Possibly the most stressful part of a job interview comes when the interviewer sets down their pen, looks you in the eye, and asks, "So, what are your salary requirements?" At that moment, you know the interview has gone well, you've said all the right things, they've said all the right things, and the job is yours—if the price is right.
Most applicants low-ball themselves. They don't want to look greedy and they worry that competing applicants will have asked for less. So in result they sell themselves short, and, of course, employers readily snap up the bargain. To make sure you get what you're worth for your next job, you need to convey exactly how valuable you are. Worry less about not getting the job and let your potential employer worry about losing the value you bring.
Give Them What They Want
Bill Adler, author of How to Negotiate Like a Child, says the key thing to remember about salary negotiations is that "not every negotiation with a company is exactly businesslike." The people who will decide what to pay you are not motivated solely by business concerns; they have their own interests at stake. They want to look good to their superiors, impress their colleagues, and feel good about themselves. Your job, then, is to make them feel like winners, no matter how much you agree on. That means you have to prove that you're worth everything you're asking, or better yet, that you're worth more.
Communicate Your Worth
According to Malcolm Munro, career coach who has helped hundreds of clients negotiate higher salaries, there are only three ways you add value to a company: 1. You solve problems effectively. 2. You make or save them money. 3. You build or sustain relationships. Everything you do or say in an interview should reflect how you will do those three things for your new employer. Be as precise as possible and explain exactly what problems you have faced, how you addressed them, and what the bottom-line benefit was.
Paint The Picture
Your goal in a job interview is to demonstrate how your particular skills, talents, and perspective will make their company stronger. Once you've explained what you've done, show them what you intend to do for their company. Lead them to imagine the golden days ahead, with you on the job.
Do your research before the interview. Know the industry salary averages for the role you're applying for, find out everything you can about the company you're applying for, and learn about their competitors. You want to ask many questions during the interview, too, as you want to gain as much information as possible before negotiations even start.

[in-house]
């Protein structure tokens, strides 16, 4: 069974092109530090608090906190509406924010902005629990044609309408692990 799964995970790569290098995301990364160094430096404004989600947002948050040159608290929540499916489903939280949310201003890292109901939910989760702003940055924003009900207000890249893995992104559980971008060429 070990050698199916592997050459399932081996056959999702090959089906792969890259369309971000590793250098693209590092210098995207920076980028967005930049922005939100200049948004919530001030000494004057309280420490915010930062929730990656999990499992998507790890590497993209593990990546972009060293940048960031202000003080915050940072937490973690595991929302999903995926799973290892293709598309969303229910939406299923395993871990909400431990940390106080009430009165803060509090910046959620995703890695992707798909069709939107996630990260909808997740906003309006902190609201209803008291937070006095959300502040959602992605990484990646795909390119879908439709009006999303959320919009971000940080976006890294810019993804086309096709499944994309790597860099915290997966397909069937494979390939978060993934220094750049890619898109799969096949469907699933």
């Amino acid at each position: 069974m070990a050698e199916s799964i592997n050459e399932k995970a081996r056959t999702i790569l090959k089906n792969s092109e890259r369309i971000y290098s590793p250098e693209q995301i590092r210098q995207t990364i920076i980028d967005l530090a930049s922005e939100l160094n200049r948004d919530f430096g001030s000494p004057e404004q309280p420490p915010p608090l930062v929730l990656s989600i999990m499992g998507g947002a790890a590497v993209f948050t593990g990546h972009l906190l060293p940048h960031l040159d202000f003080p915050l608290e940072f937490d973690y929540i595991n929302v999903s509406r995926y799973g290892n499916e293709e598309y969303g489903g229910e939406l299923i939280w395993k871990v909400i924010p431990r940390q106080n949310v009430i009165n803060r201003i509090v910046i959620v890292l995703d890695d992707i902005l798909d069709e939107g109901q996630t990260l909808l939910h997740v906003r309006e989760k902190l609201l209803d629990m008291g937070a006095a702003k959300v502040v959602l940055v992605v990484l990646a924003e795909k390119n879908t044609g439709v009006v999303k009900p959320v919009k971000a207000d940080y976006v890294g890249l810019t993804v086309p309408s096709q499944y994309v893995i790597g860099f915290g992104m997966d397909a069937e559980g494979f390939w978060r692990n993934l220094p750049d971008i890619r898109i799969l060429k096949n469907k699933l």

Don't even start discussing salary until you're sure they want to hire you. Until you know the job is yours, sidestep questions about your desired salary with a simple "I'm open." Make sure the employer feels they have something to lose if negotiations fail, not you.
Never say exactly what salary you desire. If pressed, give a range of salaries. Offering the industry average up to about 20% more is a good range to start with. Too far below the industry average, and you appear less valuable. Too high, and you'll price yourself out of their budget.
Don't Be Overeager
Once a figure is on the table, t_ake your time to chew it over. Don't jump at the first number they throw out. Doing so will make them think you would have accepted less. Give them time to imagine you saying "No." If you've done a good job of demonstrating the value they gain by hiring you, they're not going to want to risk loosing you over a few pennies.
Stick To Your Guns
Be prepared and willing to walk away should the offer come in below your desired range. You won't do any good by taking a position that doesn't pay what you're worth and eventually you won't feel motivated to continue. If it's clear that losing you will cost them more than a higher salary, they'll raise the offer. And if they don't, you'll both be better off because you can sign on with a company where your value is recognized for what it is.
Remember, stay confident. If you follow this advice, there's no reason to fear salary negotiation. No matter how badly you want a job, every company you apply for also has a problem they need solved, and they need you to solve it. As a friend once told me, "The most important thing is attitude. Be convinced that you really are an excellent deal for the company." And if you've got that down, the rest will follow.
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